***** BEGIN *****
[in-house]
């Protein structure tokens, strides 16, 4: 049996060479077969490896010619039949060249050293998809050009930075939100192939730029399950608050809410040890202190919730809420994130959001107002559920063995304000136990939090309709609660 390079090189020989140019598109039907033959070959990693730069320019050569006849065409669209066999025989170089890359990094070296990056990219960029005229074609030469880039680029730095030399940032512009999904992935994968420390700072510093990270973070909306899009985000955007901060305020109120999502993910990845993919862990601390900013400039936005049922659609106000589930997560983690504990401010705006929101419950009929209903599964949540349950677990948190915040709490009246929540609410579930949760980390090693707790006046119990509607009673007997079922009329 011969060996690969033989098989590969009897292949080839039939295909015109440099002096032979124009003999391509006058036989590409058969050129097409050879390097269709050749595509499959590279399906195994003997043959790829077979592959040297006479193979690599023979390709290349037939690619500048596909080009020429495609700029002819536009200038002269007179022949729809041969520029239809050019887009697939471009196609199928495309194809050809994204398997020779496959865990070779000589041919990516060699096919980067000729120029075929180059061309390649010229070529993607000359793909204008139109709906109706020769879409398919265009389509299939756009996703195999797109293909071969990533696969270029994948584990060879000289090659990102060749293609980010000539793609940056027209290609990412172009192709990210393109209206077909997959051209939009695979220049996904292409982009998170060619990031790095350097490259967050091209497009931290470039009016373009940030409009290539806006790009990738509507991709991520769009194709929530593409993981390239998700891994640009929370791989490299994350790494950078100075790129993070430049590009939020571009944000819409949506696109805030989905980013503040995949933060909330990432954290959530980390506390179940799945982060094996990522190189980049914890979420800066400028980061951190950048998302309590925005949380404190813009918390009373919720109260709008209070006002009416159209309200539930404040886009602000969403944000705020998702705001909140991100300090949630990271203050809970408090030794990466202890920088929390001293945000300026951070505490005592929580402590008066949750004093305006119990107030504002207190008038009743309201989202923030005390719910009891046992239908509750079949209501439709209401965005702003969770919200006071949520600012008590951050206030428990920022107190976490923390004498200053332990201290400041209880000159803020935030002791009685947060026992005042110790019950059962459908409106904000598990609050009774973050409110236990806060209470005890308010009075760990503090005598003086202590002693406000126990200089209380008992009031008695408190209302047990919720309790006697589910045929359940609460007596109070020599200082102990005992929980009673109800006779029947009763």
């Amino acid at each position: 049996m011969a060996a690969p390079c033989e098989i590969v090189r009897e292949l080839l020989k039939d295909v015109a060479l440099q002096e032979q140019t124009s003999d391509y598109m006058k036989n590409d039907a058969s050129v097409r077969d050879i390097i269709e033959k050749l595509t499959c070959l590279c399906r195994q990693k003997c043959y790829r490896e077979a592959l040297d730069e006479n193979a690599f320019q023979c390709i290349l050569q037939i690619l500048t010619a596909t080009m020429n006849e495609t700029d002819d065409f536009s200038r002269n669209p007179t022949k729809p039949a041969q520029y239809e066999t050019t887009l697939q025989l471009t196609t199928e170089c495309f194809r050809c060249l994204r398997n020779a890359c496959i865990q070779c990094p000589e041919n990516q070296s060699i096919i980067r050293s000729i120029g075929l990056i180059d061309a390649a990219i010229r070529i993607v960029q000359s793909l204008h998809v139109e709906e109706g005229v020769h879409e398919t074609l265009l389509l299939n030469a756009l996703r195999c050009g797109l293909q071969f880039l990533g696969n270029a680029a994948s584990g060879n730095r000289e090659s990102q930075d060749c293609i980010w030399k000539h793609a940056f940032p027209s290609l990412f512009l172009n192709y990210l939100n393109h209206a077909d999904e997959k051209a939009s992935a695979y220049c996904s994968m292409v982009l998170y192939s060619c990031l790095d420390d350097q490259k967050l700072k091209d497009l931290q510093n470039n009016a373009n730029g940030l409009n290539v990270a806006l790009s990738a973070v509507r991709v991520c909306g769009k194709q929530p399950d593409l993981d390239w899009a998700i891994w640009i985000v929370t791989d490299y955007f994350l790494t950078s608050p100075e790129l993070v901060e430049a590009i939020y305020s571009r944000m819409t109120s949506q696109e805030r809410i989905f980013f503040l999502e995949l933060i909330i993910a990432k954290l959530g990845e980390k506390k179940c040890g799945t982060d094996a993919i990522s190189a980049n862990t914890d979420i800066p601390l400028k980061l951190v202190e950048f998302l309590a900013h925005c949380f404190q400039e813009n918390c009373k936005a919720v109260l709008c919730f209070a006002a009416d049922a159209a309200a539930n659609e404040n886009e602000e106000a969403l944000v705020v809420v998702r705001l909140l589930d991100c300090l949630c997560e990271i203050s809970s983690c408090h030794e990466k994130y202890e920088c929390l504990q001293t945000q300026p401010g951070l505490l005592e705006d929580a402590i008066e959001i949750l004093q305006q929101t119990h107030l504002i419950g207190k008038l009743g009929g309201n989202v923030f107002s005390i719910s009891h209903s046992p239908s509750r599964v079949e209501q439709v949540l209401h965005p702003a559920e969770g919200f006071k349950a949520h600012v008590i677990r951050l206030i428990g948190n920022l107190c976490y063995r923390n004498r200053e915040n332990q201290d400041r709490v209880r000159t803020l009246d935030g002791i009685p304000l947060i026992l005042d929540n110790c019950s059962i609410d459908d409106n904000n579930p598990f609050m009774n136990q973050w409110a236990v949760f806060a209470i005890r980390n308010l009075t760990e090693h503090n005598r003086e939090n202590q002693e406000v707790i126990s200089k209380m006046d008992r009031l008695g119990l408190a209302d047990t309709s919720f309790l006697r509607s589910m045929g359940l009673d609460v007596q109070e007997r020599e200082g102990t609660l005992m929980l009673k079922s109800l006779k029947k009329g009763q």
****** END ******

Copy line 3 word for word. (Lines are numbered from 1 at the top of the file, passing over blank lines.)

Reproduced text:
């Amino acid at each position: 049996m011969a060996a690969p390079c033989e098989i590969v090189r009897e292949l080839l020989k039939d295909v015109a060479l440099q002096e032979q140019t124009s003999d391509y598109m006058k036989n590409d039907a058969s050129v097409r077969d050879i390097i269709e033959k050749l595509t499959c070959l590279c399906r195994q990693k003997c043959y790829r490896e077979a592959l040297d730069e006479n193979a690599f320019q023979c390709i290349l050569q037939i690619l500048t010619a596909t080009m020429n006849e495609t700029d002819d065409f536009s200038r002269n669209p007179t022949k729809p039949a041969q520029y239809e066999t050019t887009l697939q025989l471009t196609t199928e170089c495309f194809r050809c060249l994204r398997n020779a890359c496959i865990q070779c990094p000589e041919n990516q070296s060699i096919i980067r050293s000729i120029g075929l990056i180059d061309a390649a990219i010229r070529i993607v960029q000359s793909l204008h998809v139109e709906e109706g005229v020769h879409e398919t074609l265009l389509l299939n030469a756009l996703r195999c050009g797109l293909q071969f880039l990533g696969n270029a680029a994948s584990g060879n730095r000289e090659s990102q930075d060749c293609i980010w030399k000539h793609a940056f940032p027209s290609l990412f512009l172009n192709y990210l939100n393109h209206a077909d999904e997959k051209a939009s992935a695979y220049c996904s994968m292409v982009l998170y192939s060619c990031l790095d420390d350097q490259k967050l700072k091209d497009l931290q510093n470039n009016a373009n730029g940030l409009n290539v990270a806006l790009s990738a973070v509507r991709v991520c909306g769009k194709q929530p399950d593409l993981d390239w899009a998700i891994w640009i985000v929370t791989d490299y955007f994350l790494t950078s608050p100075e790129l993070v901060e430049a590009i939020y305020s571009r944000m819409t109120s949506q696109e805030r809410i989905f980013f503040l999502e995949l933060i909330i993910a990432k954290l959530g990845e980390k506390k179940c040890g799945t982060d094996a993919i990522s190189a980049n862990t914890d979420i800066p601390l400028k980061l951190v202190e950048f998302l309590a900013h925005c949380f404190q400039e813009n918390c009373k936005a919720v109260l709008c919730f209070a006002a009416d049922a159209a309200a539930n659609e404040n886009e602000e106000a969403l944000v705020v809420v998702r705001l909140l589930d991100c300090l949630c997560e990271i203050s809970s983690c408090h030794e990466k994130y202890e920088c929390l504990q001293t945000q300026p401010g951070l505490l005592e705006d929580a402590i008066e959001i949750l004093q305006q929101t119990h107030l504002i419950g207190k008038l009743g009929g309201n989202v923030f107002s005390i719910s009891h209903s046992p239908s509750r599964v079949e209501q439709v949540l209401h965005p702003a559920e969770g919200f006071k349950a949520h600012v008590i677990r951050l206030i428990g948190n920022l107190c976490y063995r923390n004498r200053e915040n332990q201290d400041r709490v209880r000159t803020l009246d935030g002791i009685p304000l947060i026992l005042d929540n110790c019950s059962i609410d459908d409106n904000n579930p598990f609050m009774n136990q973050w409110a236990v949760f806060a209470i005890r980390n308010l009075t760990e090693h503090n005598r003086e939090n202590q002693e406000v707790i126990s200089k209380m006046d008992r009031l008695g119990l408190a209302d047990t309709s919720f309790l006697r509607s589910m045929g359940l009673d609460v007596q109070e007997r020599e200082g102990t609660l005992m929980l009673k079922s109800l006779k029947k009329g009763q």